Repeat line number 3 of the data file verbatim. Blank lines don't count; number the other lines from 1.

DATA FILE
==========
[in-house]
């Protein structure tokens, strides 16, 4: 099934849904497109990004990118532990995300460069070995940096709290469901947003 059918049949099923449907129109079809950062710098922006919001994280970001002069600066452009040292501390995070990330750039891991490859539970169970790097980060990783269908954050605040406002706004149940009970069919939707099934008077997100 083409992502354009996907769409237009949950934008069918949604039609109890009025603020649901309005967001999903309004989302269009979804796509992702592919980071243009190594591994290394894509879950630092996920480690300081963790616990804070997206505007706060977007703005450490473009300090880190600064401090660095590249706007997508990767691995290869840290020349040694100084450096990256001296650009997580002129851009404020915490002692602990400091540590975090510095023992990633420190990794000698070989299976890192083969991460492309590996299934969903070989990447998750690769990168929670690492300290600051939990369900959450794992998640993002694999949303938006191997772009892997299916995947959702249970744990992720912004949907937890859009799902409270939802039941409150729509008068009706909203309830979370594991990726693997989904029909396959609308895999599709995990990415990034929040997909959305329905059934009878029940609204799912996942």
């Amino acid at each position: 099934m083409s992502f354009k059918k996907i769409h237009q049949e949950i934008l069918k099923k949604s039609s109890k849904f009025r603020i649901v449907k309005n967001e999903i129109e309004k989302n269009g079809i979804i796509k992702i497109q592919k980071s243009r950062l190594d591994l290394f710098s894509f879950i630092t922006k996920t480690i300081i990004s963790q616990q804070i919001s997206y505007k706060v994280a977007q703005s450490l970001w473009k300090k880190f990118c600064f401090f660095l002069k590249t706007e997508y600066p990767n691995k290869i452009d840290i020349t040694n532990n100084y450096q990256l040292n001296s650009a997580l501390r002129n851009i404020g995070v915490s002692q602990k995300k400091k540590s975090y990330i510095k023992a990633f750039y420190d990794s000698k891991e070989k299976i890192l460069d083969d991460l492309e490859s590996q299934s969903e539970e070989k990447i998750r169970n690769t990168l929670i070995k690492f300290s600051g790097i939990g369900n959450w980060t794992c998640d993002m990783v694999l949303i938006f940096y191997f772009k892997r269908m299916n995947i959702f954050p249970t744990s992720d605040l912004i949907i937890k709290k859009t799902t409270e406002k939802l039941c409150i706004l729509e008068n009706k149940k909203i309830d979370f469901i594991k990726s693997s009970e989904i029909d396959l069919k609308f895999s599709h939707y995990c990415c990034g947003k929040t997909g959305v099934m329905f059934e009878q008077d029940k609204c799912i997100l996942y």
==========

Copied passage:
């Amino acid at each position: 099934m083409s992502f354009k059918k996907i769409h237009q049949e949950i934008l069918k099923k949604s039609s109890k849904f009025r603020i649901v449907k309005n967001e999903i129109e309004k989302n269009g079809i979804i796509k992702i497109q592919k980071s243009r950062l190594d591994l290394f710098s894509f879950i630092t922006k996920t480690i300081i990004s963790q616990q804070i919001s997206y505007k706060v994280a977007q703005s450490l970001w473009k300090k880190f990118c600064f401090f660095l002069k590249t706007e997508y600066p990767n691995k290869i452009d840290i020349t040694n532990n100084y450096q990256l040292n001296s650009a997580l501390r002129n851009i404020g995070v915490s002692q602990k995300k400091k540590s975090y990330i510095k023992a990633f750039y420190d990794s000698k891991e070989k299976i890192l460069d083969d991460l492309e490859s590996q299934s969903e539970e070989k990447i998750r169970n690769t990168l929670i070995k690492f300290s600051g790097i939990g369900n959450w980060t794992c998640d993002m990783v694999l949303i938006f940096y191997f772009k892997r269908m299916n995947i959702f954050p249970t744990s992720d605040l912004i949907i937890k709290k859009t799902t409270e406002k939802l039941c409150i706004l729509e008068n009706k149940k909203i309830d979370f469901i594991k990726s693997s009970e989904i029909d396959l069919k609308f895999s599709h939707y995990c990415c990034g947003k929040t997909g959305v099934m329905f059934e009878q008077d029940k609204c799912i997100l996942y």